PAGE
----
Tactically speaking, Sony would seem to have the advantage. Its console is $100 cheaper than Microsoft's entry, though it did sacrifice the motion-based camera -- making it a $60 add-on accessory -- to get to that price point. Most would also agree that earlier is rather than later, especially since Microsoft isn't giving itself a lot of wiggle room by releasing its platform just a week before Black Friday kicks off the holiday shopping season.
However, there are plenty of things that could go wrong for Sony with its seven-day lead.
- The first wave of reviews can be unflattering, leading gamers to wait a week to get an early read on Xbox One critiques.
- It could be buggy. This is naturally a risk for any new platform.
- There could be negative backlash for PlayStation Plus. Unlike earlier Sony consoles where multi-player games could generally be played without paying up for a subscription, that ends with the PS4 and its PlayStation Plus offering. Microsoft's been getting tens of millions of folks to pay up for Xbox Live Gold for years, but Sony may be taking a chance with this premium requirement.
- Sony could get hacked -- again. It may be shrinking away in the rearview mirror, but Sony's networks was hacked twice in 2011. It's probably not a coincidence that Microsoft's Xbox 360 kicked off its impressive monthly streak of being the country's top-selling console after that.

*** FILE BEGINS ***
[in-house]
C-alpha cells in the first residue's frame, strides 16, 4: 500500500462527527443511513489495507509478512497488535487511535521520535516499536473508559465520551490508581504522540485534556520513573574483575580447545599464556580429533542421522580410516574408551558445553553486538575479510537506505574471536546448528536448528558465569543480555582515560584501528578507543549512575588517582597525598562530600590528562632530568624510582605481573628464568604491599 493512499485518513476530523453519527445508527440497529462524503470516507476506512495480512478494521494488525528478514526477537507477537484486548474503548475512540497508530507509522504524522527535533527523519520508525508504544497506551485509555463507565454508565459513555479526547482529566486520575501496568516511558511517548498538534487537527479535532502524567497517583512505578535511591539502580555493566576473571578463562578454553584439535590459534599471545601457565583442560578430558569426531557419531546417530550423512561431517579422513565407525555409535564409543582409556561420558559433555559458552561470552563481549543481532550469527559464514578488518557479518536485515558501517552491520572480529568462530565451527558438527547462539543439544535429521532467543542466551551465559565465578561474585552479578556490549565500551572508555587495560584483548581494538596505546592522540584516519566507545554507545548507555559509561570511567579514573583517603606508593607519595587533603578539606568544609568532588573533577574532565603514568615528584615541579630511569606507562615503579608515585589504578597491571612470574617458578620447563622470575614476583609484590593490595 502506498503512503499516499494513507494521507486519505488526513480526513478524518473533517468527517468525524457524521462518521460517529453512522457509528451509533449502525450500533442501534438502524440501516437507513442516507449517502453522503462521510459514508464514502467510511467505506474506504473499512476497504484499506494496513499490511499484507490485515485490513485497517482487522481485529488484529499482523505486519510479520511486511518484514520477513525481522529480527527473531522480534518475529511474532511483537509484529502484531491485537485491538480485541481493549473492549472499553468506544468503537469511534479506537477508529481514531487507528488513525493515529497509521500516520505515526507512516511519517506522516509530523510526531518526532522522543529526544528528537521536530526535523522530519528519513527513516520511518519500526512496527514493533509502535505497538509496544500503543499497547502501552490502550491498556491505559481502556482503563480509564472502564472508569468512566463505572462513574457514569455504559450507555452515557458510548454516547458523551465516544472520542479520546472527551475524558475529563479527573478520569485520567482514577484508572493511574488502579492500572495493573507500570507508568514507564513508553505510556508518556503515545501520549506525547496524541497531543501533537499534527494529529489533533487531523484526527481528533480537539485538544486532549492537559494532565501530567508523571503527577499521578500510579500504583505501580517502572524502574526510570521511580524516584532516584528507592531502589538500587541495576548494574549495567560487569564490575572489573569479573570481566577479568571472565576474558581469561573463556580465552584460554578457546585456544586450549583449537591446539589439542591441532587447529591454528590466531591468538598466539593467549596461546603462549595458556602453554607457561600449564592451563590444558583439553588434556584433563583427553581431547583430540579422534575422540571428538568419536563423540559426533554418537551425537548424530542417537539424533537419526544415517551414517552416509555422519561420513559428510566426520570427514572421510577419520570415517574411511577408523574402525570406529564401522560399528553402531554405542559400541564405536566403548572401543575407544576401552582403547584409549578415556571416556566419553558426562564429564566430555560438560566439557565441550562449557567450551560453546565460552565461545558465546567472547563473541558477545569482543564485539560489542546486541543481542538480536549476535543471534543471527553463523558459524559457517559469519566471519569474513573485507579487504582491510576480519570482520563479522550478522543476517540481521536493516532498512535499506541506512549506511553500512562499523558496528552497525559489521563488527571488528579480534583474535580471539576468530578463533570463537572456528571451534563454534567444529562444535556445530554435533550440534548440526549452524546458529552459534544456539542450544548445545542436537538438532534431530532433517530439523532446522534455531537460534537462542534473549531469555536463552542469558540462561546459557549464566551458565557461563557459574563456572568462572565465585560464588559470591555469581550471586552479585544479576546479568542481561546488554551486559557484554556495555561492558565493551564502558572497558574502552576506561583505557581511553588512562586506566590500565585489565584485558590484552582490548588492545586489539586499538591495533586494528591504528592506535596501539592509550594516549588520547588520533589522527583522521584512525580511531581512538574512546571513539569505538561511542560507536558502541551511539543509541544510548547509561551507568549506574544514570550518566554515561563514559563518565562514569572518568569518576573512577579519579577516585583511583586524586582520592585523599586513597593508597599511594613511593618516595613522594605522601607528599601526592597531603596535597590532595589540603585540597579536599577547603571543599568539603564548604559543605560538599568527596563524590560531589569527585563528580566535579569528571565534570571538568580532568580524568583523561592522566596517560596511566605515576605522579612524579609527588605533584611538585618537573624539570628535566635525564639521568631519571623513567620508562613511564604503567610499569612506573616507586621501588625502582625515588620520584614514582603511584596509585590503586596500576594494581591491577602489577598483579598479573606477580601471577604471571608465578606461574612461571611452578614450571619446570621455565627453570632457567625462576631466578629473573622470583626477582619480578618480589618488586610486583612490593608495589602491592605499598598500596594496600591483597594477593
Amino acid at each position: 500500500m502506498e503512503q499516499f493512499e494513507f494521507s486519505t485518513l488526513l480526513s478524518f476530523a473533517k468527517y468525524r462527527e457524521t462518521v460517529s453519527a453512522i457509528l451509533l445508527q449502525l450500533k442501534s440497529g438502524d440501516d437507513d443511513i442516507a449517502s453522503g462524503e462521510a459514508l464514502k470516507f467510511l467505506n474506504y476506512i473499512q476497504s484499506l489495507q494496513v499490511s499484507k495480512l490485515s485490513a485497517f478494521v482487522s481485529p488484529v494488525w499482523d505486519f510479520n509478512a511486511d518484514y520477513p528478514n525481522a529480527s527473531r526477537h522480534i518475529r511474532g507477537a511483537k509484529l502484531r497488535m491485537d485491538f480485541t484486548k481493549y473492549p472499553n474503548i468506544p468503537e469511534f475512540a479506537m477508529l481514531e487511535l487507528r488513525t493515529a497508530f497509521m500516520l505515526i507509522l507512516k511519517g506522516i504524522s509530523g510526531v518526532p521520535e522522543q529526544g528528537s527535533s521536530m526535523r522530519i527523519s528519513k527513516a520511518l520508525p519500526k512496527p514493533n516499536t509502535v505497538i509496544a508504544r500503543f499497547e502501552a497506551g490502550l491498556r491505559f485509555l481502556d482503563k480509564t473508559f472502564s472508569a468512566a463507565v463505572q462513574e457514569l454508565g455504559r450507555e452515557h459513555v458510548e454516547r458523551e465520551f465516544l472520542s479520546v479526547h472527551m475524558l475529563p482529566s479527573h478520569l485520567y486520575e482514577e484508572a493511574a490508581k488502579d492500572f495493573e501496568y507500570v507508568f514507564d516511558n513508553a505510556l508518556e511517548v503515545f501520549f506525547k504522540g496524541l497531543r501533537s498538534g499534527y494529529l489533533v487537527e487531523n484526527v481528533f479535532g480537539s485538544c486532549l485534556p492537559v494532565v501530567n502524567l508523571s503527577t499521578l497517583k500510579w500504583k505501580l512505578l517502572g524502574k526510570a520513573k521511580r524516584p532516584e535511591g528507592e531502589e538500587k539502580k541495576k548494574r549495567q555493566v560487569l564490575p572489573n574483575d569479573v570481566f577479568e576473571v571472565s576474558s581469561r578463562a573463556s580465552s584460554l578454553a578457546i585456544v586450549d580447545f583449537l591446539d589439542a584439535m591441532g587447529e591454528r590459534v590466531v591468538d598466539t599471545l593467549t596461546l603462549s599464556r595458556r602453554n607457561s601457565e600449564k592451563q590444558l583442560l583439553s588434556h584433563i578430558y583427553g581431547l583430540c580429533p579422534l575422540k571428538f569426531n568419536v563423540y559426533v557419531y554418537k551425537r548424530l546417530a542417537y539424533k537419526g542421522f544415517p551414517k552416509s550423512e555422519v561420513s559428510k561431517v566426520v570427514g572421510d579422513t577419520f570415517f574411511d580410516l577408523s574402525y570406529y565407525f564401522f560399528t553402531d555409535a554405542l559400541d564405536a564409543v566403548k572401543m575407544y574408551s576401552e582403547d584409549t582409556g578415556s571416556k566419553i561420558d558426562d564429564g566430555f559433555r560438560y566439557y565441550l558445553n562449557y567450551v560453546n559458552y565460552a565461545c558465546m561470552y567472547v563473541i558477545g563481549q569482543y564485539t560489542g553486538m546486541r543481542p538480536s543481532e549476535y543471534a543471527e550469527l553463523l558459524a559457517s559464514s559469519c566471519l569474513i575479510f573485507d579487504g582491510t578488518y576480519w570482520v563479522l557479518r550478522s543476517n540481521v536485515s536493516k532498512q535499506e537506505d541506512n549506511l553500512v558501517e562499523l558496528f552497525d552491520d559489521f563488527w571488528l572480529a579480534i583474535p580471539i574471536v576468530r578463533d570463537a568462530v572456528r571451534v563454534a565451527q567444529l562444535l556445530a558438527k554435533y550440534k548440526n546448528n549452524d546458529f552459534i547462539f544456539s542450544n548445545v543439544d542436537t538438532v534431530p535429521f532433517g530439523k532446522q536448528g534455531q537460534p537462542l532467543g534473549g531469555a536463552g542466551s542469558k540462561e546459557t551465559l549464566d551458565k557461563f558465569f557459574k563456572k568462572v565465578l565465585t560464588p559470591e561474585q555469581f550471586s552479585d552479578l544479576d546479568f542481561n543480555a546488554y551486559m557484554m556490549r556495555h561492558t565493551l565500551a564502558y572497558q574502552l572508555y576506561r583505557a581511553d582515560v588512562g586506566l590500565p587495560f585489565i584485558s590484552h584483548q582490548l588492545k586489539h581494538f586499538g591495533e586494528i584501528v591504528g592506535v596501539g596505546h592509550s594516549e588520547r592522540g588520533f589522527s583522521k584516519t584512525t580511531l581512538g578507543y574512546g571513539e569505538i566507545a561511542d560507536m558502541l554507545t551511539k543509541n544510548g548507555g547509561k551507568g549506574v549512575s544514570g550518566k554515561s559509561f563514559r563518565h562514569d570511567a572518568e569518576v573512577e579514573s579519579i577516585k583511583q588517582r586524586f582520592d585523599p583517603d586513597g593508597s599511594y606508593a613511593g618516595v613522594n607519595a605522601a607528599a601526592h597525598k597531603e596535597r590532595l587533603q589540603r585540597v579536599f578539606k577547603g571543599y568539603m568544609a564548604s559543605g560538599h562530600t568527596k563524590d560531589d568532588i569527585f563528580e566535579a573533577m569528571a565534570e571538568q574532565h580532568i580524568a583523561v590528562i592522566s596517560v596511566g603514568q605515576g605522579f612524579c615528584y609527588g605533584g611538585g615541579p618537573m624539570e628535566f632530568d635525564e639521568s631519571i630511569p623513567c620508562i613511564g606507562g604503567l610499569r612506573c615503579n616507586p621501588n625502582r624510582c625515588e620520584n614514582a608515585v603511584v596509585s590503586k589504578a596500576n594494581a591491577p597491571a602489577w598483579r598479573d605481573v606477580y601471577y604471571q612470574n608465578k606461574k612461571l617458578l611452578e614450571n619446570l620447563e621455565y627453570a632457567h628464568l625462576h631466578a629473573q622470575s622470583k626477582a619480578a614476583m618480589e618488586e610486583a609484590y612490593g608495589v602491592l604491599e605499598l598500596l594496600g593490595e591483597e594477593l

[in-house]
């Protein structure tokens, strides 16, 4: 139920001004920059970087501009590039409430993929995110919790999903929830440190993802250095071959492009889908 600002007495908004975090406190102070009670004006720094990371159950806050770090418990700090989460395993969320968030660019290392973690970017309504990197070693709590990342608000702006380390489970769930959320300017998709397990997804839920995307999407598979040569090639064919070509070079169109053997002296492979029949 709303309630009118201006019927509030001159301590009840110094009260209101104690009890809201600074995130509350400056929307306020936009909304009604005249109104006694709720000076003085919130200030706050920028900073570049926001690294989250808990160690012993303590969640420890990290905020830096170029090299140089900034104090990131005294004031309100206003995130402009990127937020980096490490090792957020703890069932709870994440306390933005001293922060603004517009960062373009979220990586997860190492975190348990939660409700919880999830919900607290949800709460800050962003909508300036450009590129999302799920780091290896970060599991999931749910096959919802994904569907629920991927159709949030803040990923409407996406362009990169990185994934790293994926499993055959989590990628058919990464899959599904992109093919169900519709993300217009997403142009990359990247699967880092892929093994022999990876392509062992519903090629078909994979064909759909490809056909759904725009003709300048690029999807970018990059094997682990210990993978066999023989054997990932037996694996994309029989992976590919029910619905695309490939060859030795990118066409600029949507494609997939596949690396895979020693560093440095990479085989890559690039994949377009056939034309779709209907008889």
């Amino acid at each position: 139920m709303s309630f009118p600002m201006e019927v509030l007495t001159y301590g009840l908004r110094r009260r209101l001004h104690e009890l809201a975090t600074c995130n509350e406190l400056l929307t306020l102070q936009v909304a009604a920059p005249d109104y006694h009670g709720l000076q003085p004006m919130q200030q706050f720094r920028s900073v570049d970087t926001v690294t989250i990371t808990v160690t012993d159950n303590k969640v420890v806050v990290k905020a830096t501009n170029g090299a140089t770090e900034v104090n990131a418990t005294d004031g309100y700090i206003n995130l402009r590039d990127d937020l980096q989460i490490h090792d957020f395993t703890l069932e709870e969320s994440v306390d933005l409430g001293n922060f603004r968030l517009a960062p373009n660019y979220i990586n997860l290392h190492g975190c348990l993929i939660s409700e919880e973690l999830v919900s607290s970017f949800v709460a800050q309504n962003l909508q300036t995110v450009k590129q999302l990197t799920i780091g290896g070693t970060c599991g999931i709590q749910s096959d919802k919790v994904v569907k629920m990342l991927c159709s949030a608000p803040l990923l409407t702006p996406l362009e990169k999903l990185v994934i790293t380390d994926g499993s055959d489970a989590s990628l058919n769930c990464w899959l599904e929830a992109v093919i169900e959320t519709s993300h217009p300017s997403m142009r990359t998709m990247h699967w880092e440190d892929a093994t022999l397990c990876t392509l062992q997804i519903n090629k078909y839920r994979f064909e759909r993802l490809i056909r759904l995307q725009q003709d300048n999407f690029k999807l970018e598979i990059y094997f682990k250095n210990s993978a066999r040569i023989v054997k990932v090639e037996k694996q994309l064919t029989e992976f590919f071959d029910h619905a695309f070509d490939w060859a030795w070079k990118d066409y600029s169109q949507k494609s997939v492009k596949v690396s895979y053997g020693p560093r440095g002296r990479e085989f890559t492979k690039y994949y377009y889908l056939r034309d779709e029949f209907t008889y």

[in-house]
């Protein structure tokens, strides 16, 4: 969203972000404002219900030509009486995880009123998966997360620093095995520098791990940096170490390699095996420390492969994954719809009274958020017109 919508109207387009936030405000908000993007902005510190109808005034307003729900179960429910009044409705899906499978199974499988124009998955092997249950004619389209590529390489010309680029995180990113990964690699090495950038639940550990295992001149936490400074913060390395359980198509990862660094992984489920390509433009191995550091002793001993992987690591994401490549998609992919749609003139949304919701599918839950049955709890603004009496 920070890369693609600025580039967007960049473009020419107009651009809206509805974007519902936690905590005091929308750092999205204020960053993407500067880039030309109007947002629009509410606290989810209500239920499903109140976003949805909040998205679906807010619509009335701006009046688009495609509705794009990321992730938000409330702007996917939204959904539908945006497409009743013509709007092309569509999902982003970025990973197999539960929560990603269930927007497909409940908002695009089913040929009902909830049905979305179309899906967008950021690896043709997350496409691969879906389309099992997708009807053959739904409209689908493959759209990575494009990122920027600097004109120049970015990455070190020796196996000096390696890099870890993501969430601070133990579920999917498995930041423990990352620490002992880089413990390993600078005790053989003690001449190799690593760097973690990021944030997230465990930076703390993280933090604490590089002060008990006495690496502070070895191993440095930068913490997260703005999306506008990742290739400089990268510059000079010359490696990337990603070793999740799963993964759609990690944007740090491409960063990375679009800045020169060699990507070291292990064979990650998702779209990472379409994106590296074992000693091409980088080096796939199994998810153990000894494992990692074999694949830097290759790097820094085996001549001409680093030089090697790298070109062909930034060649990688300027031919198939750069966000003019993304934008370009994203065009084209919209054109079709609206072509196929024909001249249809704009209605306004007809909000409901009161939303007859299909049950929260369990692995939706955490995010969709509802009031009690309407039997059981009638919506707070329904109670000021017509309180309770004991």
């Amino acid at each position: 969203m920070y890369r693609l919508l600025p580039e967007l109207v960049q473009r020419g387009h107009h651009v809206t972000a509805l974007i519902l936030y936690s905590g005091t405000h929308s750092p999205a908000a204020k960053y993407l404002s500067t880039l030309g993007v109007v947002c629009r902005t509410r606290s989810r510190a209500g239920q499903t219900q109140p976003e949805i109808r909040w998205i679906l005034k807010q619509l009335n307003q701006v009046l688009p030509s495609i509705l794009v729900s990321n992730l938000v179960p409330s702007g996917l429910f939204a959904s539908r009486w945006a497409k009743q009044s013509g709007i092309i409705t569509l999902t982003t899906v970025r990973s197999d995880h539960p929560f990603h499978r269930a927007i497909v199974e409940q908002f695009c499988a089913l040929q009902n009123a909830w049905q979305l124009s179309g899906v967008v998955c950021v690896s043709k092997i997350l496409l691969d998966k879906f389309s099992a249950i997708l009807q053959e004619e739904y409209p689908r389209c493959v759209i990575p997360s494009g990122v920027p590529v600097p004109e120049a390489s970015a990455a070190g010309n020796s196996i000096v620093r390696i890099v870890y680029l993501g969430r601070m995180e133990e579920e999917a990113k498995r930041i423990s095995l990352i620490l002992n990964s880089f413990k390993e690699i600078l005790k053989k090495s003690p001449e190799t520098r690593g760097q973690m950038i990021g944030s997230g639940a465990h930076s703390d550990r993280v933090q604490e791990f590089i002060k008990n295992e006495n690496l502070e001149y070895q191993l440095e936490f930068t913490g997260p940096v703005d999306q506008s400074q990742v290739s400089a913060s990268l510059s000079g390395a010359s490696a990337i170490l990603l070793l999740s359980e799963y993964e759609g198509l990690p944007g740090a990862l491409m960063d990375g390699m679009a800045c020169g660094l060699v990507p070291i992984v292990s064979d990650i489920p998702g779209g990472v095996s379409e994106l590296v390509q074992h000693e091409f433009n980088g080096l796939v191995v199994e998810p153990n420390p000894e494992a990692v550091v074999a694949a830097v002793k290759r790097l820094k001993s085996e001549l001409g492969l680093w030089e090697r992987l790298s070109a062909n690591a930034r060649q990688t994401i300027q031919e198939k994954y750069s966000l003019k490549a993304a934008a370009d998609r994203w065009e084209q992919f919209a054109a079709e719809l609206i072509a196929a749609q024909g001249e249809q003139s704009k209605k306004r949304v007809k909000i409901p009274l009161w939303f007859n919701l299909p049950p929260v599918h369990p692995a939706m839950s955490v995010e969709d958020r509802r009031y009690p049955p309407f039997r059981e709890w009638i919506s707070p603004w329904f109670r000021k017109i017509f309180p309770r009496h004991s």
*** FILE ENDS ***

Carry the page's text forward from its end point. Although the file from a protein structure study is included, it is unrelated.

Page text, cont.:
- A shortage of availability may send gamers to rival consoles. We don't know how many systems Sony and Microsoft will have at launch, but this isn't a case where scarcity will help drum up demand. No one is going to bid these systems up if a rival is available. That may not extend to Nintendo's (NASDAQOTH:NTDOY) Wii U. It is cheaper and in ample supply this month. However, the specs and games don't necessarily align with the typical PlayStation or Xbox user.
Naturally, things could also go the other way. Reviews can be tremendous. Supply may be plentiful, or at least trickling in at a healthy enough clip to keep potential buyers patient. These setbacks can also trip up Microsoft a week later.
A successful PS4 rollout will also benefit the fledgling PS Vita. Sony's handheld system hasn't fared as well as Nintendo's entry, but a neat feature of the PS4 is Remote Play, allowing gamers to stream their PS4 games on their PS Vita via WiFi. The whole "second screen" trend didn't really help Nintendo's Wii U, but if a PS4 owner was ever on the fence about paying up for the portable gaming system, this would seem to be a good enough reason to send more money Sony's way.
Sony has a week during which it will be the only relevant name in gaming. It had better not mess this up.